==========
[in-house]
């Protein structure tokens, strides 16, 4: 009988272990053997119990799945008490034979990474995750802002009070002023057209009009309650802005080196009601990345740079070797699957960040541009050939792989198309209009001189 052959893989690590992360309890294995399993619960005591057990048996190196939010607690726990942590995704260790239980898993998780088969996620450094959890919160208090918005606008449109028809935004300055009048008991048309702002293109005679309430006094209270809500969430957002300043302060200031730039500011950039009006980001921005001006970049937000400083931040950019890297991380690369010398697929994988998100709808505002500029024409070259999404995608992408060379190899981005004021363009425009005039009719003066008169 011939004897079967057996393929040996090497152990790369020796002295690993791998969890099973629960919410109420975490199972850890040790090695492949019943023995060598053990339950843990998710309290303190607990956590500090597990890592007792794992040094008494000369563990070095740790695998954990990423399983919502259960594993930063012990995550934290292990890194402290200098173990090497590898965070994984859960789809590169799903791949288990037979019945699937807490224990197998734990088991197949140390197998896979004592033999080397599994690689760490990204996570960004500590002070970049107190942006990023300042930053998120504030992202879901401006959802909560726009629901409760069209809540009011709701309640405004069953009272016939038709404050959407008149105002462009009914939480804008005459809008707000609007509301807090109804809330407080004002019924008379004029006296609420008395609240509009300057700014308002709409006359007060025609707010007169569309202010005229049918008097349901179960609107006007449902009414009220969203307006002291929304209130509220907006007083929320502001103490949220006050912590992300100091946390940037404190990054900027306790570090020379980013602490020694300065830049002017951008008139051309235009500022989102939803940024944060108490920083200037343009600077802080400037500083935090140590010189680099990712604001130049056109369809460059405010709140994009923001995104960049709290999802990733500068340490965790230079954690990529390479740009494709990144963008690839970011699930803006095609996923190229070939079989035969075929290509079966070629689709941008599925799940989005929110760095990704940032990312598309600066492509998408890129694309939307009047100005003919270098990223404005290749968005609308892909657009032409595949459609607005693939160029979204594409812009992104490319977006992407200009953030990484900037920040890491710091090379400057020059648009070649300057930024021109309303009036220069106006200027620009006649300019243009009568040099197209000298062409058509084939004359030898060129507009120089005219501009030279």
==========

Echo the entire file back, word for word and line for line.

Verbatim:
[in-house]
């Protein structure tokens, strides 16, 4: 009988272990053997119990799945008490034979990474995750802002009070002023057209009009309650802005080196009601990345740079070797699957960040541009050939792989198309209009001189 052959893989690590992360309890294995399993619960005591057990048996190196939010607690726990942590995704260790239980898993998780088969996620450094959890919160208090918005606008449109028809935004300055009048008991048309702002293109005679309430006094209270809500969430957002300043302060200031730039500011950039009006980001921005001006970049937000400083931040950019890297991380690369010398697929994988998100709808505002500029024409070259999404995608992408060379190899981005004021363009425009005039009719003066008169 011939004897079967057996393929040996090497152990790369020796002295690993791998969890099973629960919410109420975490199972850890040790090695492949019943023995060598053990339950843990998710309290303190607990956590500090597990890592007792794992040094008494000369563990070095740790695998954990990423399983919502259960594993930063012990995550934290292990890194402290200098173990090497590898965070994984859960789809590169799903791949288990037979019945699937807490224990197998734990088991197949140390197998896979004592033999080397599994690689760490990204996570960004500590002070970049107190942006990023300042930053998120504030992202879901401006959802909560726009629901409760069209809540009011709701309640405004069953009272016939038709404050959407008149105002462009009914939480804008005459809008707000609007509301807090109804809330407080004002019924008379004029006296609420008395609240509009300057700014308002709409006359007060025609707010007169569309202010005229049918008097349901179960609107006007449902009414009220969203307006002291929304209130509220907006007083929320502001103490949220006050912590992300100091946390940037404190990054900027306790570090020379980013602490020694300065830049002017951008008139051309235009500022989102939803940024944060108490920083200037343009600077802080400037500083935090140590010189680099990712604001130049056109369809460059405010709140994009923001995104960049709290999802990733500068340490965790230079954690990529390479740009494709990144963008690839970011699930803006095609996923190229070939079989035969075929290509079966070629689709941008599925799940989005929110760095990704940032990312598309600066492509998408890129694309939307009047100005003919270098990223404005290749968005609308892909657009032409595949459609607005693939160029979204594409812009992104490319977006992407200009953030990484900037920040890491710091090379400057020059648009070649300057930024021109309303009036220069106006200027620009006649300019243009009568040099197209000298062409058509084939004359030898060129507009120089005219501009030279």